4. With such limited personnel, what are you going to do if someone gets sick, has a family emergency, or gets hurt on the job or a litany of other reasons for not being able to work?

5. Who supervises the shift if the supervisor has to be off?

6. Who decided the city needed a director of public safety when the only othe agencies in the Metro area that have public safety directors are large agencies (such as Cobb & Dekalb Counties?)

7. If the public safety director position is deemed to be so important, why was it not opened up to a selection process? If this position is so important, why was somebody with only nine years of experience in limited police knowledge and no knowledge of fire department protocol selected?

8. Why are public safety workers not protected by the civil service?

9. Why does the city say it wanted to recruite veteran officers bu the benefits package offered does not make it financially possible for them to come and work for the City of Milton?

10. Are we so desperate for employees that we call people who have not submitted applications to come and take the physical agility test and why is the city of Milton entertaining hiring officers who have been recently fired or asked to resign?

11. Why are the majority of non elected Milton officials ex city of Alpharetta officials?

12. Why are you hiring an assistant public safety director who, as a fireman, has not fought a fire?

13. What qualifications were needed to be considered for the position of Public Safety Director?

14. What was the selection process for the Public Safety Director?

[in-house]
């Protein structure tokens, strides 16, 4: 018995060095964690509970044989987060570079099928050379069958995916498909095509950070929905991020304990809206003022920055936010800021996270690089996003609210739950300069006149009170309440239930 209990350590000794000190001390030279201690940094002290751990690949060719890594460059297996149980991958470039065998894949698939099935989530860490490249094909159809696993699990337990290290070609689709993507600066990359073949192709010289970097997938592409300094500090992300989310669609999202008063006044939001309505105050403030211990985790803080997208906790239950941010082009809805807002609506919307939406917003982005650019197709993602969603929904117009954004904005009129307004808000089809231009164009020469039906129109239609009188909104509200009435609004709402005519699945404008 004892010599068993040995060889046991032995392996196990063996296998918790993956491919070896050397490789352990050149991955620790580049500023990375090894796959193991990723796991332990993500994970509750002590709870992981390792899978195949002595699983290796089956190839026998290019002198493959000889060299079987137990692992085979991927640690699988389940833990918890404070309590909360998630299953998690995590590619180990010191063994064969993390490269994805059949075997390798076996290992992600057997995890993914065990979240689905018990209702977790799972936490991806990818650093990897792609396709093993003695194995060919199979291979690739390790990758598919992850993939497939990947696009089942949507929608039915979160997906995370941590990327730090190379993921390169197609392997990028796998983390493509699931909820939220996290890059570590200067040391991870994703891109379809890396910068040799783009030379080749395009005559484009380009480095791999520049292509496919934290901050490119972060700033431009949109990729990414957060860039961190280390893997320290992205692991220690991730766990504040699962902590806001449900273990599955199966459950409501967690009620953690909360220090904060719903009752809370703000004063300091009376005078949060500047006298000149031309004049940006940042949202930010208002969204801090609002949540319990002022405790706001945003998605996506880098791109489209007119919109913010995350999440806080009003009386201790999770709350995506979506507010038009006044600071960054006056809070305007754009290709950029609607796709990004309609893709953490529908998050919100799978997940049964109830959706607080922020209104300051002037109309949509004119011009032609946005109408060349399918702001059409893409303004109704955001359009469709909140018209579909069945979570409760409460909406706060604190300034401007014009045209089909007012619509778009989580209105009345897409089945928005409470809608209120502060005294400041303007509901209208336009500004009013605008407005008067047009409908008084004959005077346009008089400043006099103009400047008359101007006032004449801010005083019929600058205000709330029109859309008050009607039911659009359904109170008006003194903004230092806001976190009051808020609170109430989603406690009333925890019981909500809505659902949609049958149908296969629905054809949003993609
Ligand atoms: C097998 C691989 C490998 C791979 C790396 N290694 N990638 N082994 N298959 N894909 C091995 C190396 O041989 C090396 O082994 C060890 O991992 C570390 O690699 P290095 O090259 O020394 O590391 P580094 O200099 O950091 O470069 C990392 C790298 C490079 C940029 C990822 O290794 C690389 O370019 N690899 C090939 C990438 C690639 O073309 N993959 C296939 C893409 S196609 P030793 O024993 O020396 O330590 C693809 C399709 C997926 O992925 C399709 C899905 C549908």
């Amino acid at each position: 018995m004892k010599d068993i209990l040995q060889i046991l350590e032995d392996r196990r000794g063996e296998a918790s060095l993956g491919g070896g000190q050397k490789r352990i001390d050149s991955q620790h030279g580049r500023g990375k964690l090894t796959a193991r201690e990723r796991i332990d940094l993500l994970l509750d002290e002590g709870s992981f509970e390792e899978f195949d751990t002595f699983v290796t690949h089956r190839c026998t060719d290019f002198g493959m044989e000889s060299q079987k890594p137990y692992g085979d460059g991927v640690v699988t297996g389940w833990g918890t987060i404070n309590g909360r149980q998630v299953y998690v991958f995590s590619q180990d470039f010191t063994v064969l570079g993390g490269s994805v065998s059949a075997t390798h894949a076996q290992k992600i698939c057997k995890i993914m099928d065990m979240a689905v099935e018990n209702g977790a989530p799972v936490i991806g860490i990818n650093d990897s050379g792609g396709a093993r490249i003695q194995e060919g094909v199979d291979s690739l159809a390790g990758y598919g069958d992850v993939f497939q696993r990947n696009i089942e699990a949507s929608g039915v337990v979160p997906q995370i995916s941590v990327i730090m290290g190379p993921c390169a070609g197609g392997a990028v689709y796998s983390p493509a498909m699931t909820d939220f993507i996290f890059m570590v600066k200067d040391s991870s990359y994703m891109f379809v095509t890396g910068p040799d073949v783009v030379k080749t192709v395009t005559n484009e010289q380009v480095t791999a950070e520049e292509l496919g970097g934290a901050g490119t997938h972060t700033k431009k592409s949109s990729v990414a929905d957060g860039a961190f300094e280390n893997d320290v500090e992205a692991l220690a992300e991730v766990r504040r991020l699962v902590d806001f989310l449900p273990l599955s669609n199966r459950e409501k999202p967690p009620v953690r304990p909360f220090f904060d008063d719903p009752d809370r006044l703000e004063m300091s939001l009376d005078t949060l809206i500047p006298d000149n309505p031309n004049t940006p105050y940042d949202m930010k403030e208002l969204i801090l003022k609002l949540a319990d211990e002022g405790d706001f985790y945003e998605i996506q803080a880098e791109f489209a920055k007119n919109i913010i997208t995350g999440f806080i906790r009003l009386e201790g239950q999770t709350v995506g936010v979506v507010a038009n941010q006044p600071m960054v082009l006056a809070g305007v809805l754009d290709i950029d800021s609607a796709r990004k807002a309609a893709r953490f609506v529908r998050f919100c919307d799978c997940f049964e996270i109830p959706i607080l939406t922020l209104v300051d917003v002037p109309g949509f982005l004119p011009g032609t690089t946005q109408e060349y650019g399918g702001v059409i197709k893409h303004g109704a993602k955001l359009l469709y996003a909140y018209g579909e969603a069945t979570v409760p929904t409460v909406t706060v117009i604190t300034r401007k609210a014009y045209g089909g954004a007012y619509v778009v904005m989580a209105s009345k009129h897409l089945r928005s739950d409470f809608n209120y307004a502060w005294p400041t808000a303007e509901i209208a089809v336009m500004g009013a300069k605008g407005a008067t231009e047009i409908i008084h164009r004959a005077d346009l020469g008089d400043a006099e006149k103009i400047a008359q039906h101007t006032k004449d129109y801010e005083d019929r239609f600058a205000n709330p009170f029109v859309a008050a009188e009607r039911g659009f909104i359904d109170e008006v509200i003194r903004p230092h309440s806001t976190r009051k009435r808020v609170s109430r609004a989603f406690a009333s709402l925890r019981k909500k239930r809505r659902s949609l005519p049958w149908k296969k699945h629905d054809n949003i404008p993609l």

15. What plans do the Milton Police have for enforcing our current speed limits?

16. How many officers will our city have employed on a full time basis?

Tuesday, April 03, 2007 Covers You Up!

By Temura Bly;

Magnolia Media, LLC is proud to annouce it's most recent online Store item for community site; A Port Authority "Milton, Georgia" baseball cap with buckle clasp. "We are very pleased to offer another new item to showcase local citizen's pride on," commented Co-founder Ginger Enloe. "More wonderful items are on the way, so please keep checking back." The hat incorporates the running horse created by fellow co-founder Tim Enloe in the fall of 2005 with a green bill and tan head cover.

To order your very own Milton, Georgia hat, click here->

10% of Magnolia Media Profits are donated to the Local Fire and Police Departments.

Monday, April 02, 2007

Another High School Comes To Milton, GA

Courtesy; Steve Beechum; Hometown Mortgage.

Former King's Ridge Site now going to Fulton County Schools The 100 acre site on Freemanville Road where King's Ridge School had planned their new school has been sold to the Fulton County School system. Fulton County plans to build a High School and Middle School along with a stadium on the site.

Sunday, April 01, 2007

Council faulted Over Fund-Raiser Ad

By Doug Nurse /

A Milton City Council member said he was trying to stay within the law
when he directed the cityclerk to advertise a fund-raiser Thursday
for him and another council member, a violation of the city of ethics code.

"There were going to be four or five members of the City Council there,
and that's a quorum," said City Councilman Neal O'brien, who is up for
re-election this year. "I understood that if there was going to be a quorum,
it had to be advertised. We were merely trying to comply with the
open meetings law."

He said there were no plans to discuss or vote on any issues pending
before the City Council. The fund-raiser, conducted at the Atlanta National
Golf Club, was also arranged to raise money for City Council member
Bill Lusk, who is seeking re-election as well. City Council members
Karen Thurman, O'Brien, Lusk, Rick Mohrig, and Mayor Joe Lockwood
were expected to attend the event.

Under the city ethics code, city resources cannot be used for
political campaign purposes. Neither O'Brien nor Lusk have any declared
opposition, although each survived runoffs that started with a field of five.